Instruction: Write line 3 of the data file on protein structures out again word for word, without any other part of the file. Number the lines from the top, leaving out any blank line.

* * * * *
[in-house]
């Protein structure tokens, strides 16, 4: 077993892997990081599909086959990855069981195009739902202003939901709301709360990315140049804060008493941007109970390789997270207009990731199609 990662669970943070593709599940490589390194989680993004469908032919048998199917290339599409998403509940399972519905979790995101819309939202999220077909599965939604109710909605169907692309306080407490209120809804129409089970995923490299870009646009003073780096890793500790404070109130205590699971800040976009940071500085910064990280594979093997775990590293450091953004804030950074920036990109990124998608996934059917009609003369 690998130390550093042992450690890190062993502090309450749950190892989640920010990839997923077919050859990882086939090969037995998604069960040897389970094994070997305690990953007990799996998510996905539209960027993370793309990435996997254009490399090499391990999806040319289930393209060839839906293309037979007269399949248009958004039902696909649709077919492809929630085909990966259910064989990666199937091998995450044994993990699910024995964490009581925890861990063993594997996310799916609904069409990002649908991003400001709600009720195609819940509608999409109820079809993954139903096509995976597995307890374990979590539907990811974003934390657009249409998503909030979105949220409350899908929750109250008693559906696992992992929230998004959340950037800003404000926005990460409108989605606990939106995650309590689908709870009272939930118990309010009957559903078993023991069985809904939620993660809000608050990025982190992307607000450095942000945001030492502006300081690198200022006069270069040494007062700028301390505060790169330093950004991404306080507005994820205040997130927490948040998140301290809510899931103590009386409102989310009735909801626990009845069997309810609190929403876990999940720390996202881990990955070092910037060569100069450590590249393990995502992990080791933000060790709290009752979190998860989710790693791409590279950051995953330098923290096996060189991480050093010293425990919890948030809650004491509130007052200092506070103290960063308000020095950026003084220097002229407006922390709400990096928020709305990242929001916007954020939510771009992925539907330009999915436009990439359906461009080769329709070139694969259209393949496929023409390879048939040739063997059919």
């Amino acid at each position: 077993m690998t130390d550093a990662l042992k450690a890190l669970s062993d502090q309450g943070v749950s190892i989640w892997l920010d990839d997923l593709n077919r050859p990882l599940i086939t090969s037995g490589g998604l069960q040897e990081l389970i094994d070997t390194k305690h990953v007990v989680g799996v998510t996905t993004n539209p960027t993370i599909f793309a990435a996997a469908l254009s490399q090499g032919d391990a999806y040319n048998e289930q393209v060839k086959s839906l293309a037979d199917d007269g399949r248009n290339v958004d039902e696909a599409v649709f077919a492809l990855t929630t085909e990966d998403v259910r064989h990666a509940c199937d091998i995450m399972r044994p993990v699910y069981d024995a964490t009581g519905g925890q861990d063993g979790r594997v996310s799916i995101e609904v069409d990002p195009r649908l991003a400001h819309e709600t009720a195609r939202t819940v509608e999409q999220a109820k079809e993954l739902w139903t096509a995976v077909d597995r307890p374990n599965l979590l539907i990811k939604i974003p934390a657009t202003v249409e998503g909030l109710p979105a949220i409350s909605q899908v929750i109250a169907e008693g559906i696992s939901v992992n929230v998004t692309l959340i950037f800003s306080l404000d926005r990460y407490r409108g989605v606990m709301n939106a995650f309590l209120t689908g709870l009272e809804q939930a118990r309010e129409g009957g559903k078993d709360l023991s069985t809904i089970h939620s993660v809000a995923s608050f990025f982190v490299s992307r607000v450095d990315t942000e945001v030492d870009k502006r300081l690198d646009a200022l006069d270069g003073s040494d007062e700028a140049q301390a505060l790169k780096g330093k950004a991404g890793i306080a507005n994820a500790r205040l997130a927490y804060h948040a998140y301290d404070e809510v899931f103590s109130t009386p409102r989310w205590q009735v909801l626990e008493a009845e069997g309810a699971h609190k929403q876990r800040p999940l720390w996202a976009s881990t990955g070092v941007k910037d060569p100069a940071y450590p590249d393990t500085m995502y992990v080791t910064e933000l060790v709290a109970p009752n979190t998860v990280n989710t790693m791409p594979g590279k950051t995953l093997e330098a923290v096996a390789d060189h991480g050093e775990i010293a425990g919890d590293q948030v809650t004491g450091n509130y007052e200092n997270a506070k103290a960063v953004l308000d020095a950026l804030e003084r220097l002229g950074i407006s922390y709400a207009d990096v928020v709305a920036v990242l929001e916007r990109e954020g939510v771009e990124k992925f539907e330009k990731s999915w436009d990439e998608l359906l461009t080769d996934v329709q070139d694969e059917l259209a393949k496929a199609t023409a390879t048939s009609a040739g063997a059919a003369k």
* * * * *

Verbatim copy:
């Amino acid at each position: 077993m690998t130390d550093a990662l042992k450690a890190l669970s062993d502090q309450g943070v749950s190892i989640w892997l920010d990839d997923l593709n077919r050859p990882l599940i086939t090969s037995g490589g998604l069960q040897e990081l389970i094994d070997t390194k305690h990953v007990v989680g799996v998510t996905t993004n539209p960027t993370i599909f793309a990435a996997a469908l254009s490399q090499g032919d391990a999806y040319n048998e289930q393209v060839k086959s839906l293309a037979d199917d007269g399949r248009n290339v958004d039902e696909a599409v649709f077919a492809l990855t929630t085909e990966d998403v259910r064989h990666a509940c199937d091998i995450m399972r044994p993990v699910y069981d024995a964490t009581g519905g925890q861990d063993g979790r594997v996310s799916i995101e609904v069409d990002p195009r649908l991003a400001h819309e709600t009720a195609r939202t819940v509608e999409q999220a109820k079809e993954l739902w139903t096509a995976v077909d597995r307890p374990n599965l979590l539907i990811k939604i974003p934390a657009t202003v249409e998503g909030l109710p979105a949220i409350s909605q899908v929750i109250a169907e008693g559906i696992s939901v992992n929230v998004t692309l959340i950037f800003s306080l404000d926005r990460y407490r409108g989605v606990m709301n939106a995650f309590l209120t689908g709870l009272e809804q939930a118990r309010e129409g009957g559903k078993d709360l023991s069985t809904i089970h939620s993660v809000a995923s608050f990025f982190v490299s992307r607000v450095d990315t942000e945001v030492d870009k502006r300081l690198d646009a200022l006069d270069g003073s040494d007062e700028a140049q301390a505060l790169k780096g330093k950004a991404g890793i306080a507005n994820a500790r205040l997130a927490y804060h948040a998140y301290d404070e809510v899931f103590s109130t009386p409102r989310w205590q009735v909801l626990e008493a009845e069997g309810a699971h609190k929403q876990r800040p999940l720390w996202a976009s881990t990955g070092v941007k910037d060569p100069a940071y450590p590249d393990t500085m995502y992990v080791t910064e933000l060790v709290a109970p009752n979190t998860v990280n989710t790693m791409p594979g590279k950051t995953l093997e330098a923290v096996a390789d060189h991480g050093e775990i010293a425990g919890d590293q948030v809650t004491g450091n509130y007052e200092n997270a506070k103290a960063v953004l308000d020095a950026l804030e003084r220097l002229g950074i407006s922390y709400a207009d990096v928020v709305a920036v990242l929001e916007r990109e954020g939510v771009e990124k992925f539907e330009k990731s999915w436009d990439e998608l359906l461009t080769d996934v329709q070139d694969e059917l259209a393949k496929a199609t023409a390879t048939s009609a040739g063997a059919a003369k």